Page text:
Yes, I am not yet over roasted pigs but this time it is about our pigging experience in Bali, Indonesia. On our way back from our Pura Ulun Danu visit, I asked our driver to drop us to one of those warungs (roadside restaurants/stores that sell food and grocery items and even souvenirs) along the road to binge on Balinese version of lechon, the equally sumptuous “babi guling”. I heard about this Balinese cuisine way back then and since a lot as well recommended that feasting on babi guling when in Bali should be part of your to-do-list, we exactly did the same. We actually found a lot of warungs along the way, but our driver has recommended us to try Warung Babi Guling Andi Jaya. If you’re going your way to Pura Ulun Danu in Bedugul, this restaurant is located at the right side of Jalan Raya Denpasar. Andi Jaya is like a typical “turo-turo” roadside restaurants in the Philippines. And here in this restaurant, “babi guling” is definitely their star.
Babi means pig, while guling is grilled/roasted. Like the Philippines’ lechon which we had in Zubuchon (read my post here http://clecstrotter.com/2013/07/27/zubuchon-arguably-cebus-best-lechon/), babi guling is also spit-roasted the traditional way over open flame. Preparing the suckling pigs for roasting involves stuffing them with various ingredients which may not be limited to lemongrass, turmeric, pepper, garlic, shallots among others and/or their own special concoctions. These are apparent in Andi Jaya’s, as I could taste those in their babi guling served to us especially the lemon grass and pepper. A plate of Andi Jaya’s babi guling comprises roasted pig of course, a piece of sausage, fried pig skin (chicharon), brown rice, vegetable as side dish topped with a very spicy coconut sauce. Comes with the meal is a bowl of soup that tastes piquantly delicious. The meat is flavorful and succulent while the chicharon is indeed crunchy. I like also the sausage, though fatty, it is savory. Lovers of spicy food would definitely love Andi Jaya’s babi guling as they will never get disappointed. The spicy flavor runs throughout but like me who could not tolerate super hot food, a bottle of cola is an equalizer.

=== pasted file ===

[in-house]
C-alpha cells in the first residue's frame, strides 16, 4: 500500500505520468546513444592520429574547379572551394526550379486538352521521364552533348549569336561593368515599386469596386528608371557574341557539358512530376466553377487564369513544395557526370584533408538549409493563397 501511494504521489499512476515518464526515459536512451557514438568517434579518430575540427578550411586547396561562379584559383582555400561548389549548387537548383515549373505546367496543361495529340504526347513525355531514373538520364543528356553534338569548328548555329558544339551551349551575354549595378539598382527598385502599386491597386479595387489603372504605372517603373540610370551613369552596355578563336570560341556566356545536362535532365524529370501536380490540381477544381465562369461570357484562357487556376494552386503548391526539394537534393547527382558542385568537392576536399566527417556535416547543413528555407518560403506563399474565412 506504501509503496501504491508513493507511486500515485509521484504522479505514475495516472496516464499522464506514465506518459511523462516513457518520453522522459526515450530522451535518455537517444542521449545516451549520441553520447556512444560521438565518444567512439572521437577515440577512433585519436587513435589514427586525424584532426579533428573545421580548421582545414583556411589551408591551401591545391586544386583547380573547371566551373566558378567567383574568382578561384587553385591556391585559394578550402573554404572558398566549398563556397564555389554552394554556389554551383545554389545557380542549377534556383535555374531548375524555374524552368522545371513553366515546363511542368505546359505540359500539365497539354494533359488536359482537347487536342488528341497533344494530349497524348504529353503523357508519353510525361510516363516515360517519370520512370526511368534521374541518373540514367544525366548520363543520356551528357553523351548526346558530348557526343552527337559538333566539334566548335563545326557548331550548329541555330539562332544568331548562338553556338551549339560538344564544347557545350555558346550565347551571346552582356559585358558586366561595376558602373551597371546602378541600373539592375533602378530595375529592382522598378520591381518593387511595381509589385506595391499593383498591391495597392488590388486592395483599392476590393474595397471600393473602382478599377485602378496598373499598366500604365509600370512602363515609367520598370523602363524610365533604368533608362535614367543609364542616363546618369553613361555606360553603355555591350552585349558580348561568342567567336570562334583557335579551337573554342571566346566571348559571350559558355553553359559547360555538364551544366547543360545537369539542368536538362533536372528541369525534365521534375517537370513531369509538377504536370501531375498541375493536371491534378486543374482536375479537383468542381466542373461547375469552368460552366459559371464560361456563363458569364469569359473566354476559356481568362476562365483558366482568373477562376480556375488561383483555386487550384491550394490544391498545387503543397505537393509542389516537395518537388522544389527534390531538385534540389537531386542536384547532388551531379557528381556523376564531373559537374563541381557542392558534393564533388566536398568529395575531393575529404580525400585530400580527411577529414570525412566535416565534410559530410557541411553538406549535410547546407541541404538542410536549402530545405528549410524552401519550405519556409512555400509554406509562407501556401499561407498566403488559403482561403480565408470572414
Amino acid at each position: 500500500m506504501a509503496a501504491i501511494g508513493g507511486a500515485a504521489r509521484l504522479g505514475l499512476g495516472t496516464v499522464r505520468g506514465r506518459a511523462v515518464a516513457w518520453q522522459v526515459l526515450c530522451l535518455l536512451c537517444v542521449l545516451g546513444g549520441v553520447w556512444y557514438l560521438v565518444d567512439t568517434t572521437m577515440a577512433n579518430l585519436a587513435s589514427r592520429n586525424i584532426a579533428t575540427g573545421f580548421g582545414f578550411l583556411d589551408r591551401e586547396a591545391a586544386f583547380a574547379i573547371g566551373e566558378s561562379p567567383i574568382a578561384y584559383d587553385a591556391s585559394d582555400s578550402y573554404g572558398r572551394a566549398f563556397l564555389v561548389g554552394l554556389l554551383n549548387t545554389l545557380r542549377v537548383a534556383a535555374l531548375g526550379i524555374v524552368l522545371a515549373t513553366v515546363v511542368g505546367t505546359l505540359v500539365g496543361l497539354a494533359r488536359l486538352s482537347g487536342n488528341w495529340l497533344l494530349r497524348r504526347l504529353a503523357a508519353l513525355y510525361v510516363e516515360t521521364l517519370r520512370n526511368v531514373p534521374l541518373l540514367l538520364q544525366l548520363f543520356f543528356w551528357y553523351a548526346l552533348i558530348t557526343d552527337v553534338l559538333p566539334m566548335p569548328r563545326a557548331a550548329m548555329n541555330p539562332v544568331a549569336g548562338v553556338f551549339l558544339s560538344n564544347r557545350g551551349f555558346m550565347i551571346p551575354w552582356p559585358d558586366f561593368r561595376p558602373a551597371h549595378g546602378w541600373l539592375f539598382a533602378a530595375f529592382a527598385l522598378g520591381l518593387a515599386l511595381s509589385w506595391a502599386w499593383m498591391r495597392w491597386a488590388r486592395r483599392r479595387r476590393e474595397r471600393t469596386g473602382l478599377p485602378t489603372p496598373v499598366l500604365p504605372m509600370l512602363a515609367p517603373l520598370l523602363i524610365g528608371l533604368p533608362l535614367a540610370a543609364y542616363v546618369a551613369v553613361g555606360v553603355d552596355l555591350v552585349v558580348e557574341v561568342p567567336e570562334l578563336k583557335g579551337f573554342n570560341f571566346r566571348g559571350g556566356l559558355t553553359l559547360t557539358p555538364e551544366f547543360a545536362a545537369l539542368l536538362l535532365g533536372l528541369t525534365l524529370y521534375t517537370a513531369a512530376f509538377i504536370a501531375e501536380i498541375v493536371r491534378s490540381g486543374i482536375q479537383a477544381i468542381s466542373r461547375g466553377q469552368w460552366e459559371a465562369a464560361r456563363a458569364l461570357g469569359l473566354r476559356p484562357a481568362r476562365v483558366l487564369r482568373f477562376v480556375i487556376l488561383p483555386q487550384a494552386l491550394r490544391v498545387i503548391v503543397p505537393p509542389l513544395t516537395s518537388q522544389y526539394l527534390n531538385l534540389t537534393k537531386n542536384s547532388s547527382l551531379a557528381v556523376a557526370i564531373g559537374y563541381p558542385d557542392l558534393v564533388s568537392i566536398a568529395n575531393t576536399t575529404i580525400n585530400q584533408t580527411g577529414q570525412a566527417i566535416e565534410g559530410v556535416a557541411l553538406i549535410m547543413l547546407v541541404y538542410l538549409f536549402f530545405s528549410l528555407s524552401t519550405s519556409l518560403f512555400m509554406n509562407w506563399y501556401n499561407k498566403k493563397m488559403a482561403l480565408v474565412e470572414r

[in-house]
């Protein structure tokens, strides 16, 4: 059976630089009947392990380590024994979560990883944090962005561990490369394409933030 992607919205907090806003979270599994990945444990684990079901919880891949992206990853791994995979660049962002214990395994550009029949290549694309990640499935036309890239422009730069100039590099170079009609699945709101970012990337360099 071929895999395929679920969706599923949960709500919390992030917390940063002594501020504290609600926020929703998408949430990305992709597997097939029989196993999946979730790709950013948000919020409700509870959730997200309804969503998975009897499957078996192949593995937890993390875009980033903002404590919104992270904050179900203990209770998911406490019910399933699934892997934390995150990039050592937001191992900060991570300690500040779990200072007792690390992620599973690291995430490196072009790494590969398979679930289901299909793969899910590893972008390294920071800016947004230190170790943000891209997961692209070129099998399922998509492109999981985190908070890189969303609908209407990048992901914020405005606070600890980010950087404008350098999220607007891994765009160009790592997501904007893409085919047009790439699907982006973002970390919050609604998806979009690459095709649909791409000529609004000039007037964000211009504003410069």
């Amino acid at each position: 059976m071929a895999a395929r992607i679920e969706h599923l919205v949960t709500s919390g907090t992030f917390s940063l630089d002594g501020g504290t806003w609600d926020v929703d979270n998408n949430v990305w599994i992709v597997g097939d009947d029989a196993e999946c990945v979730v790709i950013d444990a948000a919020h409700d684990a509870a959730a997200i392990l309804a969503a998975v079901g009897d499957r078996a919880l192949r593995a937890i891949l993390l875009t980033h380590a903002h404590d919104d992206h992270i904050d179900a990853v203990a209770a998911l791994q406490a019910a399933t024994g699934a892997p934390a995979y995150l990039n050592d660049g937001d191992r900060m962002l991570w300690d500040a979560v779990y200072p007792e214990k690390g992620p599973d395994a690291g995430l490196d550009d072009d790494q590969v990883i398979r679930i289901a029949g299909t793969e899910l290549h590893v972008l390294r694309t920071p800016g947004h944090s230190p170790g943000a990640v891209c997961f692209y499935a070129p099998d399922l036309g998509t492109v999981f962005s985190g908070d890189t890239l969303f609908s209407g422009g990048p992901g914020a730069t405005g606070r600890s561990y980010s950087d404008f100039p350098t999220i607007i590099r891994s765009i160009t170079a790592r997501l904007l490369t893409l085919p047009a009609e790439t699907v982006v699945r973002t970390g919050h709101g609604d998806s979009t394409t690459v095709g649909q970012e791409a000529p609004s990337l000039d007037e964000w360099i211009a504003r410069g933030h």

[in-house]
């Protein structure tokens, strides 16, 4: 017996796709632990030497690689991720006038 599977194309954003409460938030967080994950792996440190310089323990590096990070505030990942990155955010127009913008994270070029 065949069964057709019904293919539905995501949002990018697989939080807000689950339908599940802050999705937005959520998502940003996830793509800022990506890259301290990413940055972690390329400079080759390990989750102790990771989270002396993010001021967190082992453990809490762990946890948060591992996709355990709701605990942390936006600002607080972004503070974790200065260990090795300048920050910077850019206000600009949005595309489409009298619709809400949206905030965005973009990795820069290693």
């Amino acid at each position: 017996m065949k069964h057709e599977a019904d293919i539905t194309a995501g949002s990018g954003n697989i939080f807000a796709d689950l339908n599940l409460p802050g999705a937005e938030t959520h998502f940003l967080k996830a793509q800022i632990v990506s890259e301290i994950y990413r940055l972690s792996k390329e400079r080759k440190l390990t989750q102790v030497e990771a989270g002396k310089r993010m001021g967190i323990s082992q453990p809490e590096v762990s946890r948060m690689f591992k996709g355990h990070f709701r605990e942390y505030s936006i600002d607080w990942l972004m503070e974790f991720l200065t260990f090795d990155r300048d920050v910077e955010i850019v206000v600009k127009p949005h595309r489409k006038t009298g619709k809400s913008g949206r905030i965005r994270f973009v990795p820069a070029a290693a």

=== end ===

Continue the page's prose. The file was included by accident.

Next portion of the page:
Our experience in Andi Jaya of their delicious babi guling added enjoyment to our short stay in Bali. It was another satisfying treat to food lovers like us who like to explore and taste local cuisines. I am just glad that I have tasted Bali’s babi guling that is listed second in Anthony Bourdain’s Hierarchy of Pork (http://blog.travelchannel.com/anthony-bourdain/read/hierarchy-of-pork/). Perhaps, the next stop will be the third in the list, Puerto Rico’s own styled lechon.